Skylar Biedenharn, who graduated in May with a degree in global studies, was part of the last class to complete the Ariccia program before the pandemic. She returned this semester as an administrative intern and teaching assistant.
“My journey to Italy marked my first international experience, and I emerged from the semester feeling equipped to take on the world,” she said. “By the end of 12 weeks, I had expanded my leadership skills, increased my cultural intelligence by being immersed in Italian culture and gained confidence in my ability to live in other countries in the future. I fell in love with Castelli Romani, the area near Rome where Ariccia is located, and vowed that I’d be back one day.”
Auburn students had to be fully vaccinated before traveling to Italy. While abroad, they will be prohibited from using public transportation and traveling beyond an approved itinerary, a vast difference from years past.
Armstrong and the team at the Interlinea Group, the company that helps coordinate educational programs for Auburn, spent the hiatus redeveloping the curriculum to focus on sustainability and cultural intelligence. Students will now experience “more of the hidden gems in Italy,” Armstrong said.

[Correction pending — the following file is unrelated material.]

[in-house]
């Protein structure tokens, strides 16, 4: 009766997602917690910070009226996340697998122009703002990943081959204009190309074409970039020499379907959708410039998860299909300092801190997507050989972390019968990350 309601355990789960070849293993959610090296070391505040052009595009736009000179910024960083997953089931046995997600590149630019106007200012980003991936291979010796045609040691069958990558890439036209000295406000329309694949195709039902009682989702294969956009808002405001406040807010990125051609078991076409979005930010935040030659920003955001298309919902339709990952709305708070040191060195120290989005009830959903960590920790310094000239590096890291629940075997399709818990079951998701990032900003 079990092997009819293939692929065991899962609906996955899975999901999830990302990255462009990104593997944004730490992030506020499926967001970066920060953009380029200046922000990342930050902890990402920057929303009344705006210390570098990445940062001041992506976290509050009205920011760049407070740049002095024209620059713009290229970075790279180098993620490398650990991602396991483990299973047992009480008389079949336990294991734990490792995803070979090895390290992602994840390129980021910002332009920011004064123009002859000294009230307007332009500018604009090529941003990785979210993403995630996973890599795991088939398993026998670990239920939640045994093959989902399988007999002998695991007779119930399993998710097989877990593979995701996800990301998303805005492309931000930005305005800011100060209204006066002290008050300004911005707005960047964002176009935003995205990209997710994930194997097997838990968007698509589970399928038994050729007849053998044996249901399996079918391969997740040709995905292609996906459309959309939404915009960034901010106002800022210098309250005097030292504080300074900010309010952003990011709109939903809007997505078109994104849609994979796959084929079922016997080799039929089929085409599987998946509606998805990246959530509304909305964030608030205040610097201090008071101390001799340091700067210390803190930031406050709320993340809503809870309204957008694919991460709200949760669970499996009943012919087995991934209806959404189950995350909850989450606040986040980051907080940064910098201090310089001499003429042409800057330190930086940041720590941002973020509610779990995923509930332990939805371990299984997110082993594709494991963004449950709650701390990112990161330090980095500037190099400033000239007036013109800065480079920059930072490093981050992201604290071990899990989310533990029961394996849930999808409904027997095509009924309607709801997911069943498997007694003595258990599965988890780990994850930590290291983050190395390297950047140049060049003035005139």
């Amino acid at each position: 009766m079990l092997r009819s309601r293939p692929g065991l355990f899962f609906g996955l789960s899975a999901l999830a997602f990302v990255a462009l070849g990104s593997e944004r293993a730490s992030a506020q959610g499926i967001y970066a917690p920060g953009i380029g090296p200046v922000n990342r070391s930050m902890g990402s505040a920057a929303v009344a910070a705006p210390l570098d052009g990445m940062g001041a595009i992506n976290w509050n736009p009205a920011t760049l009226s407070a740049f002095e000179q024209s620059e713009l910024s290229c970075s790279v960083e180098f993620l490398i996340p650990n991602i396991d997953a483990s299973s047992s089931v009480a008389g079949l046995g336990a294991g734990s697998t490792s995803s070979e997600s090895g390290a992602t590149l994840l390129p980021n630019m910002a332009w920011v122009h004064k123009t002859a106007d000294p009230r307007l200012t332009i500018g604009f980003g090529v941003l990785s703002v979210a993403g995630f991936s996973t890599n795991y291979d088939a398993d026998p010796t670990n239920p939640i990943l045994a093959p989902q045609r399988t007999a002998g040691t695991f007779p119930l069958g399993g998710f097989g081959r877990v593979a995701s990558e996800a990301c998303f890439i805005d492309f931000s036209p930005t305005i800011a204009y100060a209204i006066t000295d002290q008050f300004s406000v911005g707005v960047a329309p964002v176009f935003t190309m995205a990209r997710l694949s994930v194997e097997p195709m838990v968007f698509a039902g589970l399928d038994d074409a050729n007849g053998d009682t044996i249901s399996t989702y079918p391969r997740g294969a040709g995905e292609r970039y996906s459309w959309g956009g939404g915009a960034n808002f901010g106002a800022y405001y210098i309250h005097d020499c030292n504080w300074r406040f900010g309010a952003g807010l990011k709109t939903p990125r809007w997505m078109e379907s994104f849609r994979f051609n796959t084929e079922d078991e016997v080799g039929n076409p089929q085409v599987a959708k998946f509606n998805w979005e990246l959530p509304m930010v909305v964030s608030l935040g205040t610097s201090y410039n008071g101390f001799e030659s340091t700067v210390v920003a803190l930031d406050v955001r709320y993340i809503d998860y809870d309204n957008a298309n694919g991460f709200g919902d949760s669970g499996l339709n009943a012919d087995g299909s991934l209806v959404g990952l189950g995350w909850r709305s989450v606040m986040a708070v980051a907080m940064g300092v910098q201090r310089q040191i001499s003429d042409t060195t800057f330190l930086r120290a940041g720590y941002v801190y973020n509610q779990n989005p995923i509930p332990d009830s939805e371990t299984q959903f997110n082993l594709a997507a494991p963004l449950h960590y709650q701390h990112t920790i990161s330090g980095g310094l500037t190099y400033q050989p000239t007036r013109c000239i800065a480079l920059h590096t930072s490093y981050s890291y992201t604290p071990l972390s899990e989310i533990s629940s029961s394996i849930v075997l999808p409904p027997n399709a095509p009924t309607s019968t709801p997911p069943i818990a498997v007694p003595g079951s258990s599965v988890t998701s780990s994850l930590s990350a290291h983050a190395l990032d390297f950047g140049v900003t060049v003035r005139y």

The curriculum in Ariccia remains a modern equivalent to the Grand Tour of the 17th and 18th centuries, when educated European men and women would end their formal education with a trip around Europe, visiting the places they had studied.
Auburn students will continue to participate in weekday field trips to Italian sites discussed in class, but now to lesser-known corners of central and southern Italy via private bus.
Biedenharn said exploring “off-the-beaten-path Italian towns and cities” will offer “an even more authentic Italian experience than previous curriculums.”
In the past, students often traveled throughout Europe on weekends, a major perk of living in Italy. Auburn policy currently restricts such personal travel, and Italian/European Union policies are limiting international movement. However, the Interlinea team has been able to coordinate optional excursions within Italy for every weekend of the summer.
“This takes a lot of the hassle and pressure of planning weekend travel out of the equation for the students, and they are excited to explore corners of Italy they wouldn’t have imagined before,” said Armstrong.
Future of study abroad
Auburn Abroad Director Deborah Weiss said university officials are paying close attention to COVID-19 conditions and regulations in other countries and are optimistic Auburn Abroad programming can return to full strength by summer 2022.